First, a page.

Berkeley Lab (LBNL) addresses the world's most urgent scientific challenges by advancing sustainable energy, protecting human health, creating new materials, and revealing the origin and fate of the universe. Founded in 1931, Berkeley Lab's scientific expertise has been recognized with 13 Nobel prizes. The University of California manages Berkeley Lab for the U.S. Department of Energy's Office of Science.
The Energy Storage and Distributed Resources Division (ESDR) works on developing advanced batteries and fuel cells for transportation and stationary energy storage, grid-connected technologies for a cleaner, more reliable, resilient, and cost-effective future, and demand-responsive and distributed energy technologies for a dynamic electric grid.
Berkeley Lab's Postdoc Program is committed to providing Postdoctoral Researchers and Visiting scholars with a positive and impactful experience to jump-start their career through premium research and career development, networking opportunities, mentoring programs, and a strong community. For more information, please visit our Berkeley Lab Postdoc Resources site and our Berkeley Lab Postdoc Association site.
Berkeley Lab is committed to Inclusion, Diversity, Equity, and Accountability (IDEA) and strives to hire individuals who share these same values and commitments.
Equal Employment Opportunity: Berkeley Lab is an Equal Opportunity/Affirmative Action Employer. All qualified applicants will receive consideration for employment without regard to race, color, religion, sex, sexual orientation, gender identity, national origin, disability, age, or protected veteran status. Click here to view the poster and supplement: "Equal Employment Opportunity is the Law."
Internal Number: 91518
About Lawrence Berkeley National Laboratory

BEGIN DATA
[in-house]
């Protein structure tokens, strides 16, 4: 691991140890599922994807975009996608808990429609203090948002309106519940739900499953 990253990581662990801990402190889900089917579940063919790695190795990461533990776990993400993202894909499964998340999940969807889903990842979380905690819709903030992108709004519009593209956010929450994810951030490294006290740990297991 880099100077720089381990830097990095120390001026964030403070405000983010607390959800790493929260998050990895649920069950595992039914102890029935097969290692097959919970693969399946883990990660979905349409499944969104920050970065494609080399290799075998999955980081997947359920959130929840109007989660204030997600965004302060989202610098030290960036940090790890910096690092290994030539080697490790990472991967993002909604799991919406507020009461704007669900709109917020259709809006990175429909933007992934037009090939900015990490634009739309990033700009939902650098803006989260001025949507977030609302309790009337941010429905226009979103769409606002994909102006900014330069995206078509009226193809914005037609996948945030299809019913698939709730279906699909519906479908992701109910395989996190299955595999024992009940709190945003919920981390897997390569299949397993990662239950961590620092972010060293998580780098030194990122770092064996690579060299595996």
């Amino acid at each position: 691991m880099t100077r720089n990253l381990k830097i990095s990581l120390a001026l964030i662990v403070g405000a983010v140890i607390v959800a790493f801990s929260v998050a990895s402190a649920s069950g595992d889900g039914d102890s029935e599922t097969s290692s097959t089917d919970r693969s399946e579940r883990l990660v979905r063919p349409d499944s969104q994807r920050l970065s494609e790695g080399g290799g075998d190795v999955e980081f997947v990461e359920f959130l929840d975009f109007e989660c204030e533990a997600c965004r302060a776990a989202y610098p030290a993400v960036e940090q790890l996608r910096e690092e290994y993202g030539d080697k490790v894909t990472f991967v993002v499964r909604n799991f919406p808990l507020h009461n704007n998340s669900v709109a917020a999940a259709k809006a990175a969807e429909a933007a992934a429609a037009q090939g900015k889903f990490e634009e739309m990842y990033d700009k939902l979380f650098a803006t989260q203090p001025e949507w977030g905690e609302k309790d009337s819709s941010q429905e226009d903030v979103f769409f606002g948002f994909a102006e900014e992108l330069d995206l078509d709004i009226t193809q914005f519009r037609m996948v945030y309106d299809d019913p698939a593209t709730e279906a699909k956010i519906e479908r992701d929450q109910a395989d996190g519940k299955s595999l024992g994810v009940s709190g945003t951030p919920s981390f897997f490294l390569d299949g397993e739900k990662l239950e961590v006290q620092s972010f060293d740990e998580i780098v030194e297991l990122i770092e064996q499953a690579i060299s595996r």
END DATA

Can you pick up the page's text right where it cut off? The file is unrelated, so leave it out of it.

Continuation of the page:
In the world of science, Lawrence Berkeley National Laboratory (Berkeley Lab) is synonymous with excellence. Thirteen scientists associated with Berkeley Lab have won the Nobel Prize. Fifty-seven Lab scientists are members of the National Academy of Sciences (NAS), one of the highest honors for a scientist in the United States. Thirteen of our scientists have won the National Medal of Science, our nation's highest award for lifetime achievement in fields of scientific research. Eighteen of our engineers have been elected to the National Academy of Engineering, and three of our scientists have been elected into the Institute of Medicine. In addition, Berkeley Lab has trained thousands of university science and engineering students who are advancing technological innovations across the nation and around the world. Berkeley Lab is a member of the national laboratory system supported by the U.S. Department of Energy through its Office of Science. It is managed by the University of California (UC) and is charged with conducting unclassified research across a wide range of scientific disciplines. Located on a 200-acre site in the hills above the UC Berkeley campus that offers spectacular... views of the San Francisco Bay, Berkeley Lab employs approximately 4,200 scientists, engineers, support staff and students. Its budget for 2011 is $735 million, with an additional $101 million in funding from the American Recovery and Reinvestment Act, for a total of $836 million. A recent study estimates the Laboratory's overall economic impact through direct, indirect and induced spending on the nine counties that make up the San Francisco Bay Area to be nearly $700 million annually. The Lab was also responsible for creating 5,600 jobs locally and 12,000 nationally. The overall economic impact on the national economy is estimated at $1.6 billion a year. Technologies developed at Berkeley Lab have generated billions of dollars in revenues, and thousands of jobs. Savings as a result of Berkeley Lab developments in lighting and windows, and other energy-efficient technologies, have also been in the billions of dollars. Berkeley Lab was founded in 1931 by Ernest Orlando Lawrence, a UC Berkeley physicist who won the 1939 Nobel Prize in physics for his invention of the cyclotron, a circular particle accelerator that opened the door to high-energy physics. It was Lawrence's belief that scientific research is best done through teams of individuals with different fields of expertise, working together. His teamwork concept is a Berkeley Lab legacy that continues today.